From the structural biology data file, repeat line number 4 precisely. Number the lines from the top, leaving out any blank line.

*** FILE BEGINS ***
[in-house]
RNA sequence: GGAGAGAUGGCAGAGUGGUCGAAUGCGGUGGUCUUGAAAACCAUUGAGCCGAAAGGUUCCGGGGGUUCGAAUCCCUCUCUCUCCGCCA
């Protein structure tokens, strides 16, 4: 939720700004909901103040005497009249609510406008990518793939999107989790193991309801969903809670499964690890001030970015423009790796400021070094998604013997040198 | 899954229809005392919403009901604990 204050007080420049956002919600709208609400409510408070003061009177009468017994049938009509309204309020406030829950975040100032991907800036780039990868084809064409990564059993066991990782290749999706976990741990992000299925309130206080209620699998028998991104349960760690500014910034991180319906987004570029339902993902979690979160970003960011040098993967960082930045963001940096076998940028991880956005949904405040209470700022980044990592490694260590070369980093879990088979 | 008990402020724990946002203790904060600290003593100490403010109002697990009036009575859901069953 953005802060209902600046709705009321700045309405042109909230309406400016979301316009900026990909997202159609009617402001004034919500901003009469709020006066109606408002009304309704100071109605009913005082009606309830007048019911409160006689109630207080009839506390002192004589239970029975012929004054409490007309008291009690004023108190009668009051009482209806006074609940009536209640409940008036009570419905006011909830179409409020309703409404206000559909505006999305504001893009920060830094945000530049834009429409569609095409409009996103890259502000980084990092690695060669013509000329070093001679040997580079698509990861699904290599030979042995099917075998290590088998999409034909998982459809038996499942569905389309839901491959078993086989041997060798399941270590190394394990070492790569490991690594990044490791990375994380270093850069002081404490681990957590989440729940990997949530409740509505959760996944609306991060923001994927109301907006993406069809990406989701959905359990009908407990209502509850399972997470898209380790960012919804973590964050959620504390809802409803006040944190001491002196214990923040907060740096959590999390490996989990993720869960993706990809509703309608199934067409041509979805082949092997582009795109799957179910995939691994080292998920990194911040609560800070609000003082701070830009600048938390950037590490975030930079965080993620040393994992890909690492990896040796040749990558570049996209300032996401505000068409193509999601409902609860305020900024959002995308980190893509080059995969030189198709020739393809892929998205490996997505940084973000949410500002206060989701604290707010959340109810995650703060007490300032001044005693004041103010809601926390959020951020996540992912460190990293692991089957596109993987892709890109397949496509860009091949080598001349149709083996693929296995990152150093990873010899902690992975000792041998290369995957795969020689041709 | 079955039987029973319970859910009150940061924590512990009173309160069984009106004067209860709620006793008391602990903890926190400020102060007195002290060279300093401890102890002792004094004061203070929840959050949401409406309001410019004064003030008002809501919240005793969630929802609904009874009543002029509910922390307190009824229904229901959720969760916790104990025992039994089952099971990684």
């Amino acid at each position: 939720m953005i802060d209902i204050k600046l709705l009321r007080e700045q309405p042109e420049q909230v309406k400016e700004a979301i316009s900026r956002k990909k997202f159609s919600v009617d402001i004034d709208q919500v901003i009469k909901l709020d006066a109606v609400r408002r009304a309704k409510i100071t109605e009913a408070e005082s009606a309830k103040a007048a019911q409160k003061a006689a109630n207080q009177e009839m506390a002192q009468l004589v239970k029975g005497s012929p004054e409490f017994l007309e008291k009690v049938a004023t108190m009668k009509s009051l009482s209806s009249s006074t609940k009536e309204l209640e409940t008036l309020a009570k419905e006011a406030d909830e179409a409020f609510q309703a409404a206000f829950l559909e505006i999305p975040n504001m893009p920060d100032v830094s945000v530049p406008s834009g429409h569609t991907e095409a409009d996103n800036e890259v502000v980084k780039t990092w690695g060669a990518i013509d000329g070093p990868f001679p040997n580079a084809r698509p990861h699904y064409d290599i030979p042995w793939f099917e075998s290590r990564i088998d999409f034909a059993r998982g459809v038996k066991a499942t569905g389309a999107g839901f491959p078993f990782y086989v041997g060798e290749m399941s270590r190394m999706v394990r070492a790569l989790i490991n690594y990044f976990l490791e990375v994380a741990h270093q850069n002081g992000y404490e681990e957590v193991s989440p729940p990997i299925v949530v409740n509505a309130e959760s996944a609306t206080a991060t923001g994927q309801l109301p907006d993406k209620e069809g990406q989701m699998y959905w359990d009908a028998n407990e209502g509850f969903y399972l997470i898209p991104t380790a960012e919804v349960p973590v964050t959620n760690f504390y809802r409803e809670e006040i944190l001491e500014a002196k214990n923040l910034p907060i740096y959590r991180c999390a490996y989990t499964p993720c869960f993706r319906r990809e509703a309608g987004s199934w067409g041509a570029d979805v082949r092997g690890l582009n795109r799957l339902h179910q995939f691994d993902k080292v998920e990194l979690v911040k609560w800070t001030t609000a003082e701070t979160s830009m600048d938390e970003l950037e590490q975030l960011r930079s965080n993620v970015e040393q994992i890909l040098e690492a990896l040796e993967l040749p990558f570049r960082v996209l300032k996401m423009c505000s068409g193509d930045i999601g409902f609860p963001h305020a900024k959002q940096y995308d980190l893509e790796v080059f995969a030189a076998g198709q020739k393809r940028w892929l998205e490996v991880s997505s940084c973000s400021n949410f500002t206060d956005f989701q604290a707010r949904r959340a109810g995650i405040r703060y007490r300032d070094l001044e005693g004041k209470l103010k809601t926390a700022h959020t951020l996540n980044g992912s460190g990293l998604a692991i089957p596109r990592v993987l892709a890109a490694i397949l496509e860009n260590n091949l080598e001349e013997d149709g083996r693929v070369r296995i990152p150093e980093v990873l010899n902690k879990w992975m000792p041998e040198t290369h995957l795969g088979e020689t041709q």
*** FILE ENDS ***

């Amino acid at each position: 939720m953005i802060d209902i204050k600046l709705l009321r007080e700045q309405p042109e420049q909230v309406k400016e700004a979301i316009s900026r956002k990909k997202f159609s919600v009617d402001i004034d709208q919500v901003i009469k909901l709020d006066a109606v609400r408002r009304a309704k409510i100071t109605e009913a408070e005082s009606a309830k103040a007048a019911q409160k003061a006689a109630n207080q009177e009839m506390a002192q009468l004589v239970k029975g005497s012929p004054e409490f017994l007309e008291k009690v049938a004023t108190m009668k009509s009051l009482s209806s009249s006074t609940k009536e309204l209640e409940t008036l309020a009570k419905e006011a406030d909830e179409a409020f609510q309703a409404a206000f829950l559909e505006i999305p975040n504001m893009p920060d100032v830094s945000v530049p406008s834009g429409h569609t991907e095409a409009d996103n800036e890259v502000v980084k780039t990092w690695g060669a990518i013509d000329g070093p990868f001679p040997n580079a084809r698509p990861h699904y064409d290599i030979p042995w793939f099917e075998s290590r990564i088998d999409f034909a059993r998982g459809v038996k066991a499942t569905g389309a999107g839901f491959p078993f990782y086989v041997g060798e290749m399941s270590r190394m999706v394990r070492a790569l989790i490991n690594y990044f976990l490791e990375v994380a741990h270093q850069n002081g992000y404490e681990e957590v193991s989440p729940p990997i299925v949530v409740n509505a309130e959760s996944a609306t206080a991060t923001g994927q309801l109301p907006d993406k209620e069809g990406q989701m699998y959905w359990d009908a028998n407990e209502g509850f969903y399972l997470i898209p991104t380790a960012e919804v349960p973590v964050t959620n760690f504390y809802r409803e809670e006040i944190l001491e500014a002196k214990n923040l910034p907060i740096y959590r991180c999390a490996y989990t499964p993720c869960f993706r319906r990809e509703a309608g987004s199934w067409g041509a570029d979805v082949r092997g690890l582009n795109r799957l339902h179910q995939f691994d993902k080292v998920e990194l979690v911040k609560w800070t001030t609000a003082e701070t979160s830009m600048d938390e970003l950037e590490q975030l960011r930079s965080n993620v970015e040393q994992i890909l040098e690492a990896l040796e993967l040749p990558f570049r960082v996209l300032k996401m423009c505000s068409g193509d930045i999601g409902f609860p963001h305020a900024k959002q940096y995308d980190l893509e790796v080059f995969a030189a076998g198709q020739k393809r940028w892929l998205e490996v991880s997505s940084c973000s400021n949410f500002t206060d956005f989701q604290a707010r949904r959340a109810g995650i405040r703060y007490r300032d070094l001044e005693g004041k209470l103010k809601t926390a700022h959020t951020l996540n980044g992912s460190g990293l998604a692991i089957p596109r990592v993987l892709a890109a490694i397949l496509e860009n260590n091949l080598e001349e013997d149709g083996r693929v070369r296995i990152p150093e980093v990873l010899n902690k879990w992975m000792p041998e040198t290369h995957l795969g088979e020689t041709q």